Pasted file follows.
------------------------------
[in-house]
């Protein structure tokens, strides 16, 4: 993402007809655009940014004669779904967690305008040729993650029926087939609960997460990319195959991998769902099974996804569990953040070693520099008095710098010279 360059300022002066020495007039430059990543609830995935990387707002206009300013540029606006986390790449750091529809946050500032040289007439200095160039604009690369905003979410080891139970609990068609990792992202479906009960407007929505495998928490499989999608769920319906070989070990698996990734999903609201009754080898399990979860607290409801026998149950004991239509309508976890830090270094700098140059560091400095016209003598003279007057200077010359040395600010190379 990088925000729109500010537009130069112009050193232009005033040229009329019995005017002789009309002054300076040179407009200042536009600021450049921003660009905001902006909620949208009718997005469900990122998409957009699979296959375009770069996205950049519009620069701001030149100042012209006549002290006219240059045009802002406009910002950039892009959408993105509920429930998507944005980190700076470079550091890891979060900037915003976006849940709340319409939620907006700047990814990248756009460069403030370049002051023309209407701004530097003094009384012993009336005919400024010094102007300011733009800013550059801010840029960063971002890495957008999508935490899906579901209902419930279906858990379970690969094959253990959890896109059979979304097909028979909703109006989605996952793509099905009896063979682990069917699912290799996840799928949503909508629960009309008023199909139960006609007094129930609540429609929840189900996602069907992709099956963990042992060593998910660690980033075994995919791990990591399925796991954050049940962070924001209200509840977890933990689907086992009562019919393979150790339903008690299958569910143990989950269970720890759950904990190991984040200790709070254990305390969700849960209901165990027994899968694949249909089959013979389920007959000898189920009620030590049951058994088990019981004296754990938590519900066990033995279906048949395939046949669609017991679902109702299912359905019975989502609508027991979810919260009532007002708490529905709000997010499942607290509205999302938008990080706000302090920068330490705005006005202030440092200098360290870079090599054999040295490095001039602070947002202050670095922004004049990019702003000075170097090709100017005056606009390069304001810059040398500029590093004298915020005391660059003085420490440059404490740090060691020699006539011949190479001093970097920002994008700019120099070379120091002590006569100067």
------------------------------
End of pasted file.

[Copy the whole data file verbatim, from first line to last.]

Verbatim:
[in-house]
């Protein structure tokens, strides 16, 4: 993402007809655009940014004669779904967690305008040729993650029926087939609960997460990319195959991998769902099974996804569990953040070693520099008095710098010279 360059300022002066020495007039430059990543609830995935990387707002206009300013540029606006986390790449750091529809946050500032040289007439200095160039604009690369905003979410080891139970609990068609990792992202479906009960407007929505495998928490499989999608769920319906070989070990698996990734999903609201009754080898399990979860607290409801026998149950004991239509309508976890830090270094700098140059560091400095016209003598003279007057200077010359040395600010190379 990088925000729109500010537009130069112009050193232009005033040229009329019995005017002789009309002054300076040179407009200042536009600021450049921003660009905001902006909620949208009718997005469900990122998409957009699979296959375009770069996205950049519009620069701001030149100042012209006549002290006219240059045009802002406009910002950039892009959408993105509920429930998507944005980190700076470079550091890891979060900037915003976006849940709340319409939620907006700047990814990248756009460069403030370049002051023309209407701004530097003094009384012993009336005919400024010094102007300011733009800013550059801010840029960063971002890495957008999508935490899906579901209902419930279906858990379970690969094959253990959890896109059979979304097909028979909703109006989605996952793509099905009896063979682990069917699912290799996840799928949503909508629960009309008023199909139960006609007094129930609540429609929840189900996602069907992709099956963990042992060593998910660690980033075994995919791990990591399925796991954050049940962070924001209200509840977890933990689907086992009562019919393979150790339903008690299958569910143990989950269970720890759950904990190991984040200790709070254990305390969700849960209901165990027994899968694949249909089959013979389920007959000898189920009620030590049951058994088990019981004296754990938590519900066990033995279906048949395939046949669609017991679902109702299912359905019975989502609508027991979810919260009532007002708490529905709000997010499942607290509205999302938008990080706000302090920068330490705005006005202030440092200098360290870079090599054999040295490095001039602070947002202050670095922004004049990019702003000075170097090709100017005056606009390069304001810059040398500029590093004298915020005391660059003085420490440059404490740090060691020699006539011949190479001093970097920002994008700019120099070379120091002590006569100067």